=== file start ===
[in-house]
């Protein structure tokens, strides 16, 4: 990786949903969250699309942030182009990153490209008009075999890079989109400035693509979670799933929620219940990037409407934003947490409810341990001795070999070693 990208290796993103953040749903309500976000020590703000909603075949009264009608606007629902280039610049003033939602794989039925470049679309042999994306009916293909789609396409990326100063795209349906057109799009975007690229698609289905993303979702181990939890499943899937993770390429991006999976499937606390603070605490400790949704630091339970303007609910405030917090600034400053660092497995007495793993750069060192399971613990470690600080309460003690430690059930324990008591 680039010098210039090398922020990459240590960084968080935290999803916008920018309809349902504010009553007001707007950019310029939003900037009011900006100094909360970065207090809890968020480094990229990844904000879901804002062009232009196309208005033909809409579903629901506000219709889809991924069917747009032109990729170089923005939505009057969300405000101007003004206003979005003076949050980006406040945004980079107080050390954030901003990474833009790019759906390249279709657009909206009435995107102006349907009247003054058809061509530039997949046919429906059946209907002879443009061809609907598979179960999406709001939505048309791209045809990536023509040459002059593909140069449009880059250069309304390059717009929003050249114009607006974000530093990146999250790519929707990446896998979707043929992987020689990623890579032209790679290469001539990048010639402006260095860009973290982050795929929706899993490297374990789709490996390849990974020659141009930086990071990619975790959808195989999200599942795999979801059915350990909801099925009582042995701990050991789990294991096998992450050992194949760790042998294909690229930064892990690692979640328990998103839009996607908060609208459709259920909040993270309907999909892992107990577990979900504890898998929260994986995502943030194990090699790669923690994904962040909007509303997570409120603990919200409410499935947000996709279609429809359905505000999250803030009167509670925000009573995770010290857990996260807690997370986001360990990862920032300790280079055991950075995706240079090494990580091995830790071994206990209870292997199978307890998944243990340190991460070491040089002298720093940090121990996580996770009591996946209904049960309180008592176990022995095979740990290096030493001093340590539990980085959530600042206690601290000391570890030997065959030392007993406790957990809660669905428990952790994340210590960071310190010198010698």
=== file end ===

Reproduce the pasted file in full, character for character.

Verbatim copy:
[in-house]
């Protein structure tokens, strides 16, 4: 990786949903969250699309942030182009990153490209008009075999890079989109400035693509979670799933929620219940990037409407934003947490409810341990001795070999070693 990208290796993103953040749903309500976000020590703000909603075949009264009608606007629902280039610049003033939602794989039925470049679309042999994306009916293909789609396409990326100063795209349906057109799009975007690229698609289905993303979702181990939890499943899937993770390429991006999976499937606390603070605490400790949704630091339970303007609910405030917090600034400053660092497995007495793993750069060192399971613990470690600080309460003690430690059930324990008591 680039010098210039090398922020990459240590960084968080935290999803916008920018309809349902504010009553007001707007950019310029939003900037009011900006100094909360970065207090809890968020480094990229990844904000879901804002062009232009196309208005033909809409579903629901506000219709889809991924069917747009032109990729170089923005939505009057969300405000101007003004206003979005003076949050980006406040945004980079107080050390954030901003990474833009790019759906390249279709657009909206009435995107102006349907009247003054058809061509530039997949046919429906059946209907002879443009061809609907598979179960999406709001939505048309791209045809990536023509040459002059593909140069449009880059250069309304390059717009929003050249114009607006974000530093990146999250790519929707990446896998979707043929992987020689990623890579032209790679290469001539990048010639402006260095860009973290982050795929929706899993490297374990789709490996390849990974020659141009930086990071990619975790959808195989999200599942795999979801059915350990909801099925009582042995701990050991789990294991096998992450050992194949760790042998294909690229930064892990690692979640328990998103839009996607908060609208459709259920909040993270309907999909892992107990577990979900504890898998929260994986995502943030194990090699790669923690994904962040909007509303997570409120603990919200409410499935947000996709279609429809359905505000999250803030009167509670925000009573995770010290857990996260807690997370986001360990990862920032300790280079055991950075995706240079090494990580091995830790071994206990209870292997199978307890998944243990340190991460070491040089002298720093940090121990996580996770009591996946209904049960309180008592176990022995095979740990290096030493001093340590539990980085959530600042206690601290000391570890030997065959030392007993406790957990809660669905428990952790994340210590960071310190010198010698």